States are struggling with rules for selling and advertising cars online.
For example, one state law puts an auto dealer at risk when somebody else takes his dealership's ad, alters the information then posts it on a different Web site. The process is known as scraping.
As one dealer puts it, retail auto marketing online is still "the Wild West." State regulators are meeting this week and will discuss scraping and other online marketing issues such as:
- Fees paid to lead generators
- Cross-border shipments
- Content of advertising.
For an example of the confusion, consider what happened to Virginia dealer Mike Duman. A year ago Duman received a certified letter saying he was violating state advertising regulations. The Virginia Motor Vehicle Dealer Board's complaint? Internet listings for two vehicles failed to disclose the amount of the document processing fees.
Duman says that the ads he authorized showed the fee. But when he checked the listings in question, he was taken aback. They didn't list the fee. And they were on Web sites that he didn't even know existed -- an example, he says, of the way listings mushroom out across the Internet.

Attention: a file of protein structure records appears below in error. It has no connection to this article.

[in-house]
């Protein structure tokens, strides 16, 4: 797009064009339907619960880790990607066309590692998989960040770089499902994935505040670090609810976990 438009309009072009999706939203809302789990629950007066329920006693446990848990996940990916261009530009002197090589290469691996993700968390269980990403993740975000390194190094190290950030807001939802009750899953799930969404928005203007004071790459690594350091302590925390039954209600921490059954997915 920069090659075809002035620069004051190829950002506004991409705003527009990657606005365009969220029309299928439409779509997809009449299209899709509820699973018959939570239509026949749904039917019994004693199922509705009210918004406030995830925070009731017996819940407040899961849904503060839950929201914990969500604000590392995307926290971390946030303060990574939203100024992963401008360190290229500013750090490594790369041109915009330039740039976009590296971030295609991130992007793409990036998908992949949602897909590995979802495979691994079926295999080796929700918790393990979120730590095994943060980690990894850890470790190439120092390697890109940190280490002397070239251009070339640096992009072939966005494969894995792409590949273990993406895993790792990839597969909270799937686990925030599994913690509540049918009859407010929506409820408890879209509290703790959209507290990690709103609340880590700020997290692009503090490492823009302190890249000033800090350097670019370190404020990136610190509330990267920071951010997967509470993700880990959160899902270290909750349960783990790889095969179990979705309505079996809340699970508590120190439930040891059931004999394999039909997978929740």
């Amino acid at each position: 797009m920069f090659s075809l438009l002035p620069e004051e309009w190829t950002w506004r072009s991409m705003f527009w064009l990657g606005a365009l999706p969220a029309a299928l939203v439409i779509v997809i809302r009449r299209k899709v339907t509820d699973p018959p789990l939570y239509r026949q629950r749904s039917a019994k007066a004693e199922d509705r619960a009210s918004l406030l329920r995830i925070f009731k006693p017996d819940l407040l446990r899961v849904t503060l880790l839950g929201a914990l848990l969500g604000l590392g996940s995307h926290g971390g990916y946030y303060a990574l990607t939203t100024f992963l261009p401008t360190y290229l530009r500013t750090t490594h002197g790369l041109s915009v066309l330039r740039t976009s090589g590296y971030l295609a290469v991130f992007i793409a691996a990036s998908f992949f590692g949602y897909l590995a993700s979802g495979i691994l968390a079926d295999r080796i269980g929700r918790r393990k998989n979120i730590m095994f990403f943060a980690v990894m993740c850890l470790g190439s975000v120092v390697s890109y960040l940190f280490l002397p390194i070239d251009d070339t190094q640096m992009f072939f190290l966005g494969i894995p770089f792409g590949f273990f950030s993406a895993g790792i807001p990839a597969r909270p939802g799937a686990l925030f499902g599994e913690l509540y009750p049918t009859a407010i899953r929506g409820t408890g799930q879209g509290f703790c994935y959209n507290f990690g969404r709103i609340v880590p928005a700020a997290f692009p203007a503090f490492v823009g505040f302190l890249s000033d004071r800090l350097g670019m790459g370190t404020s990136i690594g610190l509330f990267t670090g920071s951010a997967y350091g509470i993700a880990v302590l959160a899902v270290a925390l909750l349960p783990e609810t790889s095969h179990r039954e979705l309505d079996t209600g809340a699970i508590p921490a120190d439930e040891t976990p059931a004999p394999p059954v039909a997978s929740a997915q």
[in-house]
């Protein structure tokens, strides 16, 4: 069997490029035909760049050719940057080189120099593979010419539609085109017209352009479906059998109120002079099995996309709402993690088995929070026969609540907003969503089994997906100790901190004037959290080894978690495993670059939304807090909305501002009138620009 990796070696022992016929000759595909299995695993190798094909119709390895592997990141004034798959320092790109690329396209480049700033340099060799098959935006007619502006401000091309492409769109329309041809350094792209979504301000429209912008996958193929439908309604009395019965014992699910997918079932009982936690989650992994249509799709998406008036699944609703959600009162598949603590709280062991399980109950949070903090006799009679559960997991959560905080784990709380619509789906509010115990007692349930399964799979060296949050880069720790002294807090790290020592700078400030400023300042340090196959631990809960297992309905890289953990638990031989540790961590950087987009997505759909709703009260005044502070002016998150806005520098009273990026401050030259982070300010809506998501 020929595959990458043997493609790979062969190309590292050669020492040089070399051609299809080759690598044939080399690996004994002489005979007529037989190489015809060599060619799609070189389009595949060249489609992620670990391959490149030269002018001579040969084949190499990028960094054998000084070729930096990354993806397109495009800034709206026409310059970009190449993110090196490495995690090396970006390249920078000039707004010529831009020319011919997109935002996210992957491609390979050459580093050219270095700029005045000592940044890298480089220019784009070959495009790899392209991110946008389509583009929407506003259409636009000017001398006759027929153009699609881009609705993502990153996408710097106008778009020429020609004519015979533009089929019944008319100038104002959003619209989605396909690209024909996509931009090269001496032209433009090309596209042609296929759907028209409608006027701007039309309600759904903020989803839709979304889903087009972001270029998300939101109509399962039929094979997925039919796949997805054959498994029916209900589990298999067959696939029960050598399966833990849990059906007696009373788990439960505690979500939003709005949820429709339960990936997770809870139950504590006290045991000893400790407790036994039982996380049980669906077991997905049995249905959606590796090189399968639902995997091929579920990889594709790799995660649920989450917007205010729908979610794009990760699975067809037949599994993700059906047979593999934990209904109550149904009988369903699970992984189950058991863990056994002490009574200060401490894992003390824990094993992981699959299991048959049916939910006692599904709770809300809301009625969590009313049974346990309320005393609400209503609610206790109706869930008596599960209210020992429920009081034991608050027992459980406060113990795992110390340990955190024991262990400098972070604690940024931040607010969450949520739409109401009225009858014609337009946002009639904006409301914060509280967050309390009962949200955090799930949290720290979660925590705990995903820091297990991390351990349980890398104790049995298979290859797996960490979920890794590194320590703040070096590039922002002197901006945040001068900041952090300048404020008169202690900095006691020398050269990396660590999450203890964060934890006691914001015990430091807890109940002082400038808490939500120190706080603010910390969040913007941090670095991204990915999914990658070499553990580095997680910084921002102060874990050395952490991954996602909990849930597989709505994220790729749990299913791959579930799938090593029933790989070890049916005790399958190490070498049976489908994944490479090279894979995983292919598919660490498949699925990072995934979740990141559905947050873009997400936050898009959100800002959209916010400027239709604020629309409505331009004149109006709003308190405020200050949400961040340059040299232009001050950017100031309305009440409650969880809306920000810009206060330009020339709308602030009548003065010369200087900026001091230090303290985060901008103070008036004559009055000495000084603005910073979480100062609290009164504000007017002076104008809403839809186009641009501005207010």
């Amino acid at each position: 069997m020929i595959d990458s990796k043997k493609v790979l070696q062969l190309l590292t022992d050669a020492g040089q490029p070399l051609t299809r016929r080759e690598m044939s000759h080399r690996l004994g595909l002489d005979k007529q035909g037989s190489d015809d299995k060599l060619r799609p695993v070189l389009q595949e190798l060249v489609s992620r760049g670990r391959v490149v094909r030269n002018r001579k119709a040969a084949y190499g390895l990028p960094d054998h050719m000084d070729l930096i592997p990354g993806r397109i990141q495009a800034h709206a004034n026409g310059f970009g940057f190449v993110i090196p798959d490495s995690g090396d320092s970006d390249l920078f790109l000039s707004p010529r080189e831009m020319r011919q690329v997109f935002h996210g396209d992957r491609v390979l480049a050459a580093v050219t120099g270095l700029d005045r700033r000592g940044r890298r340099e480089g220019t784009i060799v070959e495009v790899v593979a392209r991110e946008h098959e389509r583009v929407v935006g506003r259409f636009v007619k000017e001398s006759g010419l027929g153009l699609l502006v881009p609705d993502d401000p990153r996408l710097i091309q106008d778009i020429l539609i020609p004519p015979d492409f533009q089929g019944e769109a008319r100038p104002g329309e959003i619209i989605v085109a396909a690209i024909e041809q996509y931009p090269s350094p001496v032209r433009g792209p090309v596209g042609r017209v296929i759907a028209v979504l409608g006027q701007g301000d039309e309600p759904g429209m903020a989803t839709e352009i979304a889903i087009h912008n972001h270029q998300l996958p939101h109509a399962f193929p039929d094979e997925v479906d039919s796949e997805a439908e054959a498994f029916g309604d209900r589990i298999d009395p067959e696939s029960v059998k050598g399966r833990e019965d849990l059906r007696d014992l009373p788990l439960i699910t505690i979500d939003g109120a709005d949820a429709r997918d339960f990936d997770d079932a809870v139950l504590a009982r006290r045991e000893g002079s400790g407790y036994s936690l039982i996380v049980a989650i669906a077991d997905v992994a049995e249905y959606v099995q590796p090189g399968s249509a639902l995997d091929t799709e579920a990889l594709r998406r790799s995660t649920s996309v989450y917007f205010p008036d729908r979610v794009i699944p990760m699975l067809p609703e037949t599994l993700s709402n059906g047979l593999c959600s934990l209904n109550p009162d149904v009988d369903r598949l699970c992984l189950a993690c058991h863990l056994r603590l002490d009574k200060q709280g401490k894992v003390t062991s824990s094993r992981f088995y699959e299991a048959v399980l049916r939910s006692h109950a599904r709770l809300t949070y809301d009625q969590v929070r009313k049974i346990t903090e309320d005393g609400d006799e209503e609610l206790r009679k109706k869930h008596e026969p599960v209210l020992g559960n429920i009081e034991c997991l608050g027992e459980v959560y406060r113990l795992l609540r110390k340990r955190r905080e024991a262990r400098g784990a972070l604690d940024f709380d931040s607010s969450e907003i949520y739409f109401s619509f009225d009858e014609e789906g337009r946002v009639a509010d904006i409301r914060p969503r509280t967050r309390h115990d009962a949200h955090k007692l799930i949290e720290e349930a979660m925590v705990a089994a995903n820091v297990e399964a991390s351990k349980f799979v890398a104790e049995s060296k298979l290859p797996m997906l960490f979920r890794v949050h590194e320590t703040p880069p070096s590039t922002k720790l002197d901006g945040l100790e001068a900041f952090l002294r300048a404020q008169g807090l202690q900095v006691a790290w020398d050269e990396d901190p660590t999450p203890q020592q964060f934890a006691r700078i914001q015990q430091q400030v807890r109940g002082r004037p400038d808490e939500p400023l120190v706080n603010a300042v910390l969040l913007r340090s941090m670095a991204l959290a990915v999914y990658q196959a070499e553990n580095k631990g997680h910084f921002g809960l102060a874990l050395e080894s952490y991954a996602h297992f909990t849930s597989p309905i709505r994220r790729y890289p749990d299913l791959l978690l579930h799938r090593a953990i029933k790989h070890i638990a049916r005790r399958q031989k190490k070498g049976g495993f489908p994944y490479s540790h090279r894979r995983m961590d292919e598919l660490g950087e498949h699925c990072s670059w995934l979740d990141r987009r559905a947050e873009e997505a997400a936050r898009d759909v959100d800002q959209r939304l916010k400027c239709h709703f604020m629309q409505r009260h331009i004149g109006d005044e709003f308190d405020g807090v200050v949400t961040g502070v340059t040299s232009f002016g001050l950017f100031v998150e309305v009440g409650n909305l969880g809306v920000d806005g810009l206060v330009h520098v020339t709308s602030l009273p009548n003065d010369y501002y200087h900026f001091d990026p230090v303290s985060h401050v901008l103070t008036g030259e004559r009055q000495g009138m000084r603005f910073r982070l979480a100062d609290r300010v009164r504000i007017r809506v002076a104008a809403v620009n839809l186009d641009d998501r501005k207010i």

These days, the listings spread from major car-sales sites, with which a dealer has a contract, to secondary sites linked to those major sites. After that, the listings may be grabbed by "scraper" sites that pull listings from other sites to bulk up their own offerings. And sometimes those sites trim details from the original ad to fit their formats, Duman says.
"A dealer in a lot of instances does not have any knowledge of what's getting posted to other sites," says Duman, who adds he forwarded printouts of 34 similar online listings from Virginia dealers to the state.
"I printed off all 34 of those, and I faxed them to the motor vehicle board," Duman recalls. "I said, 'Two wrongs don't make a right, but obviously there's a problem here.'
"They were legitimate dealers, and they didn't even know this was going on."
The state declined to take action against Duman, a state official said.
Recycled vehicle listings are just part of a broad array of issues that can land dealers in trouble as they negotiate the rapidly changing world of online marketing.
Some in the industry question whether traditional concepts such as brokering, bird-dogging, curbstoning and state advertising restrictions are outdated in the digital world. But they're still on the books and may trip up dealers using new marketing techniques.